Genchi founder, using individual sentiment to reveal team health and project status.
There is an old grainy image that I love. Babe Ruth pointing to the bleachers right before hitting a home run in the 1932 world series. You’ve likely seen or at least heard of this. Why does this particular home run still stand out 85 years later? The simple reason is because the Bambino pointed before hitting the ball. The image is iconic due to the power of setting then achieving a goal.
Every modern organization is divided into teams. A team is defined as a group of two or more people working together to achieve a goal. Working towards a goal is an intrinsic part of our professional structure. So why then are we so bad at setting and achieving goals?
Before I’m heckled for being unnecessarily cynical I can back this up with some data. In the software world for example, according to a recent KPMG Project Management Survey only 33% of projects meet the original project goals. With all the tools, tasks, tickets, dashboards, and charts at our finger tips we only mange to achieve the stated goal a third of time. That‘s awful!
So why is this? It’s certainly not because of the lack of content or a catchy mnemonic. There are thousands of blogs and articles on setting and achieving S-M-A-R-T goals. But clearly we’re still not good at doing this.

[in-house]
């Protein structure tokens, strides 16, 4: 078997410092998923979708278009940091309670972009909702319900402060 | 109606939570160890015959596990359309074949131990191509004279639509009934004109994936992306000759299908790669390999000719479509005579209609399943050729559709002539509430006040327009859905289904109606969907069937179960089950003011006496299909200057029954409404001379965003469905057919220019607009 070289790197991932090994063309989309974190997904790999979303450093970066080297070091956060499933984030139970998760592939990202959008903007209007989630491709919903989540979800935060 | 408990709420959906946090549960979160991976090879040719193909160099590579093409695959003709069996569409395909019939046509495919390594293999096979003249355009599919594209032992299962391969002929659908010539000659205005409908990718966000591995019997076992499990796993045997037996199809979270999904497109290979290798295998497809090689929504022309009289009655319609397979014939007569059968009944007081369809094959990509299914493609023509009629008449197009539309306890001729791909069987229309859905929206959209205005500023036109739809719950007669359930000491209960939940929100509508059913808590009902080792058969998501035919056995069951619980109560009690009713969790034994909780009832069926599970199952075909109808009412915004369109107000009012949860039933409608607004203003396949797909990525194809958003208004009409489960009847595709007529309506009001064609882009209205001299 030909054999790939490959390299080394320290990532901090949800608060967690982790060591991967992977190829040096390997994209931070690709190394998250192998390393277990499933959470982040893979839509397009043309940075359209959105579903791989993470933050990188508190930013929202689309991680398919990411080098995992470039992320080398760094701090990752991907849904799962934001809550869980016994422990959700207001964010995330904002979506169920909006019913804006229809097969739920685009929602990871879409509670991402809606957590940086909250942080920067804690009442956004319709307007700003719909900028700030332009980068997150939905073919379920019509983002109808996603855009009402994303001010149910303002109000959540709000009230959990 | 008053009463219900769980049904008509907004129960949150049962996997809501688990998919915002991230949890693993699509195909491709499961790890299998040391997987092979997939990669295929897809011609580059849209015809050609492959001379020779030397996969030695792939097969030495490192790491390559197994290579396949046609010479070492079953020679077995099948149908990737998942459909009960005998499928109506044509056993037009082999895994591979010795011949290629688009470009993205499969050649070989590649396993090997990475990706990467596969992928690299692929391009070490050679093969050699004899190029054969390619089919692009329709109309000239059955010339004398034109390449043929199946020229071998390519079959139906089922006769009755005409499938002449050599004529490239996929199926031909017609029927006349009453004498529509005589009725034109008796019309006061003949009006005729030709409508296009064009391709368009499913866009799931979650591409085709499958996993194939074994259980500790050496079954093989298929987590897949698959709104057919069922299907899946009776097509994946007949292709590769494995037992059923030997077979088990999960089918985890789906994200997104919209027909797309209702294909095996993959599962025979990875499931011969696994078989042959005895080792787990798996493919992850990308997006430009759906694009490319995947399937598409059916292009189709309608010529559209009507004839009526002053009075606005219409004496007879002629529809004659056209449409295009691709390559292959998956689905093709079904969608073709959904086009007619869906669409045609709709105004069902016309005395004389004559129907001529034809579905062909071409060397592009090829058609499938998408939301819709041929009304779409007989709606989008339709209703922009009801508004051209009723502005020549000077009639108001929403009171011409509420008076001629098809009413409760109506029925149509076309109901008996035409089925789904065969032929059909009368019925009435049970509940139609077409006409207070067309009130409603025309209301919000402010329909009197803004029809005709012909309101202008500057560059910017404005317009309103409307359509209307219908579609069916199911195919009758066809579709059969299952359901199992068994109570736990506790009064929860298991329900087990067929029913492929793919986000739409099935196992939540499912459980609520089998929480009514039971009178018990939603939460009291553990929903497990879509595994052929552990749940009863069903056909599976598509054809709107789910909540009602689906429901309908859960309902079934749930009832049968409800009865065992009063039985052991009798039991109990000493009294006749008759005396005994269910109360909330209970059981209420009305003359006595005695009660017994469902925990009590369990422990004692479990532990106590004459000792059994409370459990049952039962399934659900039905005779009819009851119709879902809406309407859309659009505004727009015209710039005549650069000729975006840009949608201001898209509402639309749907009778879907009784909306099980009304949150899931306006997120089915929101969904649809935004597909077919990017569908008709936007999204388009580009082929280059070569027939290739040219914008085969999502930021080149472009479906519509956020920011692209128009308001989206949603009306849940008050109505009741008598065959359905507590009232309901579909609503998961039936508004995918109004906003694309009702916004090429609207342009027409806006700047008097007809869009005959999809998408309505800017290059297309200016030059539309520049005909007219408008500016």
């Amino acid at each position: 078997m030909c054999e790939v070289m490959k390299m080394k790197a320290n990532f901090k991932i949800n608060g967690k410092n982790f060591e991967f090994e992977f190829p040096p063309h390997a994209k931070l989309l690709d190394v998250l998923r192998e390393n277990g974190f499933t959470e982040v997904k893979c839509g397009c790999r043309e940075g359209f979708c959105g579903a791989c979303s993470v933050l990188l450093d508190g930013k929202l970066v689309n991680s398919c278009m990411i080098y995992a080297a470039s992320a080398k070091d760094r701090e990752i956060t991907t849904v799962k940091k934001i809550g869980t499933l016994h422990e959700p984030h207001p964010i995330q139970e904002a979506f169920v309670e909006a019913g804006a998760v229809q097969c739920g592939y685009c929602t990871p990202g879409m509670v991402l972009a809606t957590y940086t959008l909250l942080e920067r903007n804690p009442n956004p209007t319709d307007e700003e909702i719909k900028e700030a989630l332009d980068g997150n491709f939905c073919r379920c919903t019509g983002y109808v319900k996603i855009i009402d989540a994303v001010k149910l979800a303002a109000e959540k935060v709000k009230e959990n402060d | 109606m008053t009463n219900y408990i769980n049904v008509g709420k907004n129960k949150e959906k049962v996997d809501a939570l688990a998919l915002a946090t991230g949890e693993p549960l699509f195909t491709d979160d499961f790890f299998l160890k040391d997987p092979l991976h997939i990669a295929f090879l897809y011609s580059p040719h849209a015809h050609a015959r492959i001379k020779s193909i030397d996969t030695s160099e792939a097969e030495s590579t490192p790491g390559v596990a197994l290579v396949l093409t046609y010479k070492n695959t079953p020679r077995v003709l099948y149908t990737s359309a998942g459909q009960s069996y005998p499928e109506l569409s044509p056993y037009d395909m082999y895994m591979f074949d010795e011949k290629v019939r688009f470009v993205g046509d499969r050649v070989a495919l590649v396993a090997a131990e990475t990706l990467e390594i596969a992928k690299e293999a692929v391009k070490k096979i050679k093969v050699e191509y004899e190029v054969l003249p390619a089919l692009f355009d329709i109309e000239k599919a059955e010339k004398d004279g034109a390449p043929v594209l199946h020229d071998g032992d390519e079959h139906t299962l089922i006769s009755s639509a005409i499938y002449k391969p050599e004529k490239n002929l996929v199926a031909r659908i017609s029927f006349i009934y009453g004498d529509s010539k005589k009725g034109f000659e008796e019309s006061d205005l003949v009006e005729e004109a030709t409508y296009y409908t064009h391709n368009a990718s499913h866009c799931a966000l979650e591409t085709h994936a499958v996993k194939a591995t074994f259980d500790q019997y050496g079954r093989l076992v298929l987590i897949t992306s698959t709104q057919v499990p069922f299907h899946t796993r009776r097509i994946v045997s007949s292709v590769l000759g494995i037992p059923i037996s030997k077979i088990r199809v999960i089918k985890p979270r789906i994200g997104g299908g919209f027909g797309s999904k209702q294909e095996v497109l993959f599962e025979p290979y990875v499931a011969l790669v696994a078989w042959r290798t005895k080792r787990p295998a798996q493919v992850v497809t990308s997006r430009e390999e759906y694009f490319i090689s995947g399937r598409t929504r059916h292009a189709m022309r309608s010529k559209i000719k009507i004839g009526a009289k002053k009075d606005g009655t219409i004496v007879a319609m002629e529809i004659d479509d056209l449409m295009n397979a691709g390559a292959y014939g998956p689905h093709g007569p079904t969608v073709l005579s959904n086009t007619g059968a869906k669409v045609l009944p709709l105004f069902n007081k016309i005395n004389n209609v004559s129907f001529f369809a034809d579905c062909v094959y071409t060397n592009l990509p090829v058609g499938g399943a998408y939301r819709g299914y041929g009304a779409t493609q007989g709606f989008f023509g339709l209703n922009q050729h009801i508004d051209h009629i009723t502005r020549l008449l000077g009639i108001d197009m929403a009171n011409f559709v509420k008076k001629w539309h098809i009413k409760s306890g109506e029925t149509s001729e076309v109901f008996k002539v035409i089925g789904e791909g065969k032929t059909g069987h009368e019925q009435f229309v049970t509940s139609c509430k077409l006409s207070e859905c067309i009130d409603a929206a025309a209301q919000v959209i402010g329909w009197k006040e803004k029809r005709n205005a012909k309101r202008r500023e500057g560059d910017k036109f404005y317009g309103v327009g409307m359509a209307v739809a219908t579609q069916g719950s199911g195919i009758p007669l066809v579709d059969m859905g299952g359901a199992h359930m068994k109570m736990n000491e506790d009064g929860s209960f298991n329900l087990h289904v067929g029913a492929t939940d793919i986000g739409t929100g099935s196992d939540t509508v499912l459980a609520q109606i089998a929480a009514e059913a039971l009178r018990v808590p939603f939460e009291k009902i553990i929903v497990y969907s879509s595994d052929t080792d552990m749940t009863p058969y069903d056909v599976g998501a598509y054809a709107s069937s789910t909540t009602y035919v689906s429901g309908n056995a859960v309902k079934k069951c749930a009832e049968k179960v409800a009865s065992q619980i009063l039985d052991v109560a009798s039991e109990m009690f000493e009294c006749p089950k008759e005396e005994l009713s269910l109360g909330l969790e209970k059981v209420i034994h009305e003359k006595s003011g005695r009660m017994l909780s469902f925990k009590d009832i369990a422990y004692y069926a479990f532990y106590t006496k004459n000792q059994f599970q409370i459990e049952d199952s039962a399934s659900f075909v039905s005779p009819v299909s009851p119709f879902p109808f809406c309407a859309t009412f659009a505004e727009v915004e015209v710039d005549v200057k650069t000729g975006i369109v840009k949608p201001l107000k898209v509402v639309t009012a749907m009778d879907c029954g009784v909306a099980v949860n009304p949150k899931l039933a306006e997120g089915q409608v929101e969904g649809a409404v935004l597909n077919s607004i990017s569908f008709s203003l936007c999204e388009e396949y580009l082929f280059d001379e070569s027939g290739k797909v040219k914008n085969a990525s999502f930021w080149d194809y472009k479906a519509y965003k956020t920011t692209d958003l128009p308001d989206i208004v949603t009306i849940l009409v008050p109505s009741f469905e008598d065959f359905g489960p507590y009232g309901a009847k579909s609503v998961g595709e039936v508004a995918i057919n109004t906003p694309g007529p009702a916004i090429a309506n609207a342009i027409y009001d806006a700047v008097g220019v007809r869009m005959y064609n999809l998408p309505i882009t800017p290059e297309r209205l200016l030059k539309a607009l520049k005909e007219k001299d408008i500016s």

Like many things articulation and communication are key. You need to write the goal down, if nothing else, this will help counteract your own capacity for self deceit. Share the goal with the others involved in attaining it. The ability for two or more people to hear the same thing and to take away two completely different meanings never ceases to amaze me. Make sure that everyone is (literally) on the same page.
In the process of writing down and sharing the goal, the concept of “when” will invariably come up. This shouldn’t require a lot of discussion — goals should have a date associated with them. Agree one, and move on.
The key skill to develop is the knack for stating goals in the right way. At the most basic level, it must be clear whether the goal has been achieved or not. Ideally you should be able to quantify the degree of success or lack thereof. “Wriggle words” are not your friend. It is important to phrase things in a way that removes subjectivity.
A good way to think about it is to think whether someone completely impartial would “score” the goal in the same way. “Make our product better.” is an example of a really bad goal. Whether things are “better” after the initiative is completed is likely to be arguable. However, “Increase response time by 100ms.” is a great goal. If the outcome was that the response time was increased by 90ms, even someone with little context can acknowledge that although you failed to achieve your goal — you did get 90% of the way there.
A common objection is “but our projects are complicated, so our goals must be complicated as well”. I reject this utterly. Keep things simple. The single thing you can do to become a more highly performing team is to be able to repeatedly set and achieve goals. In order to get good at this, you’ve got to practice. Which means, you’ll have to fail a bunch of times before you succeed. However, once you do get good at it — well then, it’s such a remarkable thing that people might still be talking about 85 years from now.